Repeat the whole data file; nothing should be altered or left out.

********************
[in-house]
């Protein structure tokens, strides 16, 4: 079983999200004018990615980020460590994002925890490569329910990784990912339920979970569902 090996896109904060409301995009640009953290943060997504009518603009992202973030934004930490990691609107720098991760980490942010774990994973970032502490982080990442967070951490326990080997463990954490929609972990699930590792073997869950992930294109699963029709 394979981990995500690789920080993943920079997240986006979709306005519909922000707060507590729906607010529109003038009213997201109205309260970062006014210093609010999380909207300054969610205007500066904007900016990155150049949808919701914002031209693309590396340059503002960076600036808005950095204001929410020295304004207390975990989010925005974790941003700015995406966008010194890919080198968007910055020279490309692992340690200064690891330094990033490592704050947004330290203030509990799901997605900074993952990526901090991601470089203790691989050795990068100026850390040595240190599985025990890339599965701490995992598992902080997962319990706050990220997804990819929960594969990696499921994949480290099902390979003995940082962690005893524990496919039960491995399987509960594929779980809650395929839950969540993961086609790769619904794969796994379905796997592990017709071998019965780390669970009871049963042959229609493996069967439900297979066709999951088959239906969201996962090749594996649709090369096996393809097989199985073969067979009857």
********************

[in-house]
């Protein structure tokens, strides 16, 4: 079983999200004018990615980020460590994002925890490569329910990784990912339920979970569902 090996896109904060409301995009640009953290943060997504009518603009992202973030934004930490990691609107720098991760980490942010774990994973970032502490982080990442967070951490326990080997463990954490929609972990699930590792073997869950992930294109699963029709 394979981990995500690789920080993943920079997240986006979709306005519909922000707060507590729906607010529109003038009213997201109205309260970062006014210093609010999380909207300054969610205007500066904007900016990155150049949808919701914002031209693309590396340059503002960076600036808005950095204001929410020295304004207390975990989010925005974790941003700015995406966008010194890919080198968007910055020279490309692992340690200064690891330094990033490592704050947004330290203030509990799901997605900074993952990526901090991601470089203790691989050795990068100026850390040595240190599985025990890339599965701490995992598992902080997962319990706050990220997804990819929960594969990696499921994949480290099902390979003995940082962690005893524990496919039960491995399987509960594929779980809650395929839950969540993961086609790769619904794969796994379905796997592990017709071998019965780390669970009871049963042959229609493996069967439900297979066709999951088959239906969201996962090749594996649709090369096996393809097989199985073969067979009857």